It's difficult to discuss White Material in conventional terms, because it isn't a terribly conventional film and asks viewers to approach it differently than most films. The narrative is an intriguingly fractured experience, with the line between the past and the present often made intentionally vague and the editing finding ways to isolate the characters and their experiences. The dialogue is infrequent at times and doesn't often get around to spelling out the film's larger purposes. The movie is more than the sum of its parts. You mix and match the scenes and those oh-so-striking single images in your mind and find small bursts of resonance along the way; a process which begins midway through the film and continues long after you have finished watching it. The experience is puzzling and disorienting, but you can sense the clarity of purpose in the fine-tuned emotional ride the film puts you through. It is a film that depends as much on the viewer as on the director. The latter has pulled off her share of the load admirably; there are rewards waiting for audiences willing to put in some work on their end. Either you observe this film, soak it in, chew on it and take something from it, or you sit there in frustration waiting for this opaque little movie to explain itself.
I've mentioned in the past that a lot of IFC Films transfers have been pretty disappointing, but this one (perhaps due to the fact that Criterion is releasing) looks quite sharp throughout. The level of detail is much stronger than usual for IFC, with dazzling nuance on display during the daytime sequences. Nighttime sequences struggle from black crush at times, but still look respectable overall. The audio is impressive if low-key, spotlighting an intriguing score which emphasizes mood over location quite effectively. Dialogue is clean and sound design is pretty immersive. For the most part it's a low-key track, but a small handful of sequences manage to make a strong impression (the helicopter scene early on comes to mind). Extras are lighter than usual for Criterion but still well worth checking out: a series of thoughtful interviews with Denis, Isabelle Huppert and Isaach Bankole, a 12-minute featurette by Denis on the premiere of the film, a deleted scene and a theatrical trailer. The features are good, but for the most part the focus on the technical elements of making the film as opposed to its more elusive ideas.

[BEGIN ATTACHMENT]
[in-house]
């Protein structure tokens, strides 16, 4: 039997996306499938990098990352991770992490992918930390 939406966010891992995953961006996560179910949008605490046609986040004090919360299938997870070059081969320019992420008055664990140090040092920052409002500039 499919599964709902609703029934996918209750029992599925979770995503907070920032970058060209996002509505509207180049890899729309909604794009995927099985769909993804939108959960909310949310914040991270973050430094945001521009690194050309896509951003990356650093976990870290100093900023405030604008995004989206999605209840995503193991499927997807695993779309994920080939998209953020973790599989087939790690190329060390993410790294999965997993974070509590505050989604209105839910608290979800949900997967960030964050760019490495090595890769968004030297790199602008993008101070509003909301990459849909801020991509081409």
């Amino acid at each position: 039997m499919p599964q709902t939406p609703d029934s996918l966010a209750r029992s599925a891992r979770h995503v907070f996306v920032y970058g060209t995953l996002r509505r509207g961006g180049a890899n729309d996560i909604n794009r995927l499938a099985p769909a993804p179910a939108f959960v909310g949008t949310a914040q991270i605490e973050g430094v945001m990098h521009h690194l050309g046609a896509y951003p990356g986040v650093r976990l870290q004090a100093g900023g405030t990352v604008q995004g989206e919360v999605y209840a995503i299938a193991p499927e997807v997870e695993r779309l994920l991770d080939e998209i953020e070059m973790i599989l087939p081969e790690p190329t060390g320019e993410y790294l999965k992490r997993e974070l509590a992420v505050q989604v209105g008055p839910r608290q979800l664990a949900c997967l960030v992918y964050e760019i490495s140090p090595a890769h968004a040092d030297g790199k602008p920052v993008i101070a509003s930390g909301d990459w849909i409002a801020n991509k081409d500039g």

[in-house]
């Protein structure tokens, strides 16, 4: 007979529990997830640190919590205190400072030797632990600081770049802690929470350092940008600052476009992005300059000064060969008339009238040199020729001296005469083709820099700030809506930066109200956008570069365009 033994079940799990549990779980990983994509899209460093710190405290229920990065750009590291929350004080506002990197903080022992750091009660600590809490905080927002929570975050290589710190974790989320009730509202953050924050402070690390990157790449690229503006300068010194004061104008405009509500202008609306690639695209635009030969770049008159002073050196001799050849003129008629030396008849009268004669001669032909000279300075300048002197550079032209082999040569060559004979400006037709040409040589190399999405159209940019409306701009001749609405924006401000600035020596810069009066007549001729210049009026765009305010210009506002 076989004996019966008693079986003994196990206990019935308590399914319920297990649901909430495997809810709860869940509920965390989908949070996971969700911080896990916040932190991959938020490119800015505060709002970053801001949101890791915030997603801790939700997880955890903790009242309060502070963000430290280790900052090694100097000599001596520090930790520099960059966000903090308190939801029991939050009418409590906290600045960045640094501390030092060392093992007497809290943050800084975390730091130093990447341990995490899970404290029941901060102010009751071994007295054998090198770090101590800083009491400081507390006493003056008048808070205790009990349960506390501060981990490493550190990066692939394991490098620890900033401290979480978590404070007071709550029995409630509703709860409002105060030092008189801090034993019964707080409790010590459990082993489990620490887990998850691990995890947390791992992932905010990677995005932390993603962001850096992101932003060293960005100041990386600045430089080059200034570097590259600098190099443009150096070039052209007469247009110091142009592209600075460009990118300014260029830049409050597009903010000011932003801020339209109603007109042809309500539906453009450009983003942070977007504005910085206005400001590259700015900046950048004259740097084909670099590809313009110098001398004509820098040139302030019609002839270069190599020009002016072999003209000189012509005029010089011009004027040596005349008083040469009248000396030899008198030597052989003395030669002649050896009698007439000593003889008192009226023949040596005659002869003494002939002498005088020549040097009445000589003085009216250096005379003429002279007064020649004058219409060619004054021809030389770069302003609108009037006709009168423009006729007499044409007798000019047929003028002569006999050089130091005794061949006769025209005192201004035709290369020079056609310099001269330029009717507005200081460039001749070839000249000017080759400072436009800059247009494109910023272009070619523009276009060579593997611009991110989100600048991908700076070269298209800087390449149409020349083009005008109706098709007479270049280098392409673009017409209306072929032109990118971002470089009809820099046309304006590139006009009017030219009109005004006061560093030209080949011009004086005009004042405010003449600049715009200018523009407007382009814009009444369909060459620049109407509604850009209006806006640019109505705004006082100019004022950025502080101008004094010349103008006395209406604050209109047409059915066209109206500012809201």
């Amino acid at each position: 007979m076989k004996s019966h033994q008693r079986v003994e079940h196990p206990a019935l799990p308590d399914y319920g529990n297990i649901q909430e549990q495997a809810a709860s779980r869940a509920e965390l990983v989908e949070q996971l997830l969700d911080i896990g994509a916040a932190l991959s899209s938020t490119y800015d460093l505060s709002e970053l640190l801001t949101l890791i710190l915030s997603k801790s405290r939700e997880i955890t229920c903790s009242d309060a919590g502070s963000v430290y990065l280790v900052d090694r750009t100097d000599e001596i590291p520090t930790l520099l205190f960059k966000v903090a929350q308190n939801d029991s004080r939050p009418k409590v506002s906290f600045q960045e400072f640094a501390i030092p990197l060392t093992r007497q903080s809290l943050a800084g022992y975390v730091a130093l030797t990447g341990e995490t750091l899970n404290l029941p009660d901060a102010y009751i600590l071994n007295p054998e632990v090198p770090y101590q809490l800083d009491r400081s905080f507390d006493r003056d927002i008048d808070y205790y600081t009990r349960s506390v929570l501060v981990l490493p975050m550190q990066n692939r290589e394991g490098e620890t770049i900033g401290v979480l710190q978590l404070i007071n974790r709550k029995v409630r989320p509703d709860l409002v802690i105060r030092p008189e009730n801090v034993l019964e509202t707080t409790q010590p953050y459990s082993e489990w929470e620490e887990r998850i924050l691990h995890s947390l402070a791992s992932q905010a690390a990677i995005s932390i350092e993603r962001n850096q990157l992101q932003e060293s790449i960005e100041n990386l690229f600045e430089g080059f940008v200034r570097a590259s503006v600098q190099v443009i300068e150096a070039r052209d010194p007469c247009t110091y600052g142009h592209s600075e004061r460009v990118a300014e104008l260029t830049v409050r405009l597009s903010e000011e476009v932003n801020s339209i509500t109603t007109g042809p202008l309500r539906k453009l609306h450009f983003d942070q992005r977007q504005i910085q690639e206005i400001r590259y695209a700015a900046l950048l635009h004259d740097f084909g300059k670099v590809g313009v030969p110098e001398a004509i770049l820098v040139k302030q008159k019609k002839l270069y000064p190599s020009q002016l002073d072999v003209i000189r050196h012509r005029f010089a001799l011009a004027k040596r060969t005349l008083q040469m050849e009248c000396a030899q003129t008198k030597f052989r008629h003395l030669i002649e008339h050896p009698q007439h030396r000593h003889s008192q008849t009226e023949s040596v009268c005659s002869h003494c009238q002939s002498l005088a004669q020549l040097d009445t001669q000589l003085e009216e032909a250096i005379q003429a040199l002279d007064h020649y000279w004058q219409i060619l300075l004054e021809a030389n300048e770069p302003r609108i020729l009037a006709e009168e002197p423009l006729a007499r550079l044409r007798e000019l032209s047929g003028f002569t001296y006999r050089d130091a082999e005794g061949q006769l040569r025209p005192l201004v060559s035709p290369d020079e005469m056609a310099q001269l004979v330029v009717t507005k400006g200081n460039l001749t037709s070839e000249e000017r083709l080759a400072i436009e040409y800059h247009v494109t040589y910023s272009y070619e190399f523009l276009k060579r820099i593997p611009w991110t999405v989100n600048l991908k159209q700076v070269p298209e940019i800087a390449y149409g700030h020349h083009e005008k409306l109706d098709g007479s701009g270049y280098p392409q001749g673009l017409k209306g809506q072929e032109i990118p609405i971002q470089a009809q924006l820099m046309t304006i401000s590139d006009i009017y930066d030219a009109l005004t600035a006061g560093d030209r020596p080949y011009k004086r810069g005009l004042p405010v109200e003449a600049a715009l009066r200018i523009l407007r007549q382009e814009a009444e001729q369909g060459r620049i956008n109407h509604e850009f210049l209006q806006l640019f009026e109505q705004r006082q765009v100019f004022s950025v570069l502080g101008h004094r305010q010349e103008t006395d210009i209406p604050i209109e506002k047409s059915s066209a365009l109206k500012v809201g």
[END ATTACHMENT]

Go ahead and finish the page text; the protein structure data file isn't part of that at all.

Some critics have described White Material as a compelling character study. That's true, but there's so much more to be found within these 105 minutes. The film isn't for everyone, but patient, adventurous viewers should give it a look.